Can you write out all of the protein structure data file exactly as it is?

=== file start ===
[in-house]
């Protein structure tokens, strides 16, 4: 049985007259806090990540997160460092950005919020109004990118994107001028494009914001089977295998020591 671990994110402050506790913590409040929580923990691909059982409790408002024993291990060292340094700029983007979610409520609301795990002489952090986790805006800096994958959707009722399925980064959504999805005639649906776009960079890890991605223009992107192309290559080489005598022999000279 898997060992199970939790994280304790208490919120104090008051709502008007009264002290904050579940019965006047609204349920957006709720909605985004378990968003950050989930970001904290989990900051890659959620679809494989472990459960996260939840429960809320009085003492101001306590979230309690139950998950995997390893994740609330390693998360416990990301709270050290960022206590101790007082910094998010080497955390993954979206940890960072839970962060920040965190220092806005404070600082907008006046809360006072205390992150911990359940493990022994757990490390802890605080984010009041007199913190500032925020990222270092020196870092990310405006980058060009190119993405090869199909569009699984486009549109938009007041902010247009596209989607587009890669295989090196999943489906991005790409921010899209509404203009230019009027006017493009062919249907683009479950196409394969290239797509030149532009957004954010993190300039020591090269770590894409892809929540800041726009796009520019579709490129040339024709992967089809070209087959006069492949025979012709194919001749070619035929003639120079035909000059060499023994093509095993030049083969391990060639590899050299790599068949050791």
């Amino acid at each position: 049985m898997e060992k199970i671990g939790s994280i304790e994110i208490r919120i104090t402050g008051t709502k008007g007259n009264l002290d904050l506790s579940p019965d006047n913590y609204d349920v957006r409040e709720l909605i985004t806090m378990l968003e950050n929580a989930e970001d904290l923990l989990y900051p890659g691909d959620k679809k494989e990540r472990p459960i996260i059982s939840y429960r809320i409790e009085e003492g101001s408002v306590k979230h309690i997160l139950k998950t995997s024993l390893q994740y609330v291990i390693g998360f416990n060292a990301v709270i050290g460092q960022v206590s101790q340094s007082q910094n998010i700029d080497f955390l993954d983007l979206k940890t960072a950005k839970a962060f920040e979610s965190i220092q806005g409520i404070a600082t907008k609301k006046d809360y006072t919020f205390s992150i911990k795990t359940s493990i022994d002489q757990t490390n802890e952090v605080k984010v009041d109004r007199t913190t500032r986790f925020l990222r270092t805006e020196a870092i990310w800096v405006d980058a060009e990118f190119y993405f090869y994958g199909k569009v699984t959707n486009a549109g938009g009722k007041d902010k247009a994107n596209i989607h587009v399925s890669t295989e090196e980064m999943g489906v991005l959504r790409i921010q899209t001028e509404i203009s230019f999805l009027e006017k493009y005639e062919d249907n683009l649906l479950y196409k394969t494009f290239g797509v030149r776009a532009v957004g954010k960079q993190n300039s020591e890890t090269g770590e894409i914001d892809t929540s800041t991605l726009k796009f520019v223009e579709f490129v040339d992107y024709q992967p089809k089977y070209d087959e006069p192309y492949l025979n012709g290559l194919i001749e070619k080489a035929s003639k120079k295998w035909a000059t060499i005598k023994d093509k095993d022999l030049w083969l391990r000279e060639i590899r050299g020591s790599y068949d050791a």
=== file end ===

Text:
[in-house]
């Protein structure tokens, strides 16, 4: 049985007259806090990540997160460092950005919020109004990118994107001028494009914001089977295998020591 671990994110402050506790913590409040929580923990691909059982409790408002024993291990060292340094700029983007979610409520609301795990002489952090986790805006800096994958959707009722399925980064959504999805005639649906776009960079890890991605223009992107192309290559080489005598022999000279 898997060992199970939790994280304790208490919120104090008051709502008007009264002290904050579940019965006047609204349920957006709720909605985004378990968003950050989930970001904290989990900051890659959620679809494989472990459960996260939840429960809320009085003492101001306590979230309690139950998950995997390893994740609330390693998360416990990301709270050290960022206590101790007082910094998010080497955390993954979206940890960072839970962060920040965190220092806005404070600082907008006046809360006072205390992150911990359940493990022994757990490390802890605080984010009041007199913190500032925020990222270092020196870092990310405006980058060009190119993405090869199909569009699984486009549109938009007041902010247009596209989607587009890669295989090196999943489906991005790409921010899209509404203009230019009027006017493009062919249907683009479950196409394969290239797509030149532009957004954010993190300039020591090269770590894409892809929540800041726009796009520019579709490129040339024709992967089809070209087959006069492949025979012709194919001749070619035929003639120079035909000059060499023994093509095993030049083969391990060639590899050299790599068949050791």
């Amino acid at each position: 049985m898997e060992k199970i671990g939790s994280i304790e994110i208490r919120i104090t402050g008051t709502k008007g007259n009264l002290d904050l506790s579940p019965d006047n913590y609204d349920v957006r409040e709720l909605i985004t806090m378990l968003e950050n929580a989930e970001d904290l923990l989990y900051p890659g691909d959620k679809k494989e990540r472990p459960i996260i059982s939840y429960r809320i409790e009085e003492g101001s408002v306590k979230h309690i997160l139950k998950t995997s024993l390893q994740y609330v291990i390693g998360f416990n060292a990301v709270i050290g460092q960022v206590s101790q340094s007082q910094n998010i700029d080497f955390l993954d983007l979206k940890t960072a950005k839970a962060f920040e979610s965190i220092q806005g409520i404070a600082t907008k609301k006046d809360y006072t919020f205390s992150i911990k795990t359940s493990i022994d002489q757990t490390n802890e952090v605080k984010v009041d109004r007199t913190t500032r986790f925020l990222r270092t805006e020196a870092i990310w800096v405006d980058a060009e990118f190119y993405f090869y994958g199909k569009v699984t959707n486009a549109g938009g009722k007041d902010k247009a994107n596209i989607h587009v399925s890669t295989e090196e980064m999943g489906v991005l959504r790409i921010q899209t001028e509404i203009s230019f999805l009027e006017k493009y005639e062919d249907n683009l649906l479950y196409k394969t494009f290239g797509v030149r776009a532009v957004g954010k960079q993190n300039s020591e890890t090269g770590e894409i914001d892809t929540s800041t991605l726009k796009f520019v223009e579709f490129v040339d992107y024709q992967p089809k089977y070209d087959e006069p192309y492949l025979n012709g290559l194919i001749e070619k080489a035929s003639k120079k295998w035909a000059t060499i005598k023994d093509k095993d022999l030049w083969l391990r000279e060639i590899r050299g020591s790599y068949d050791a």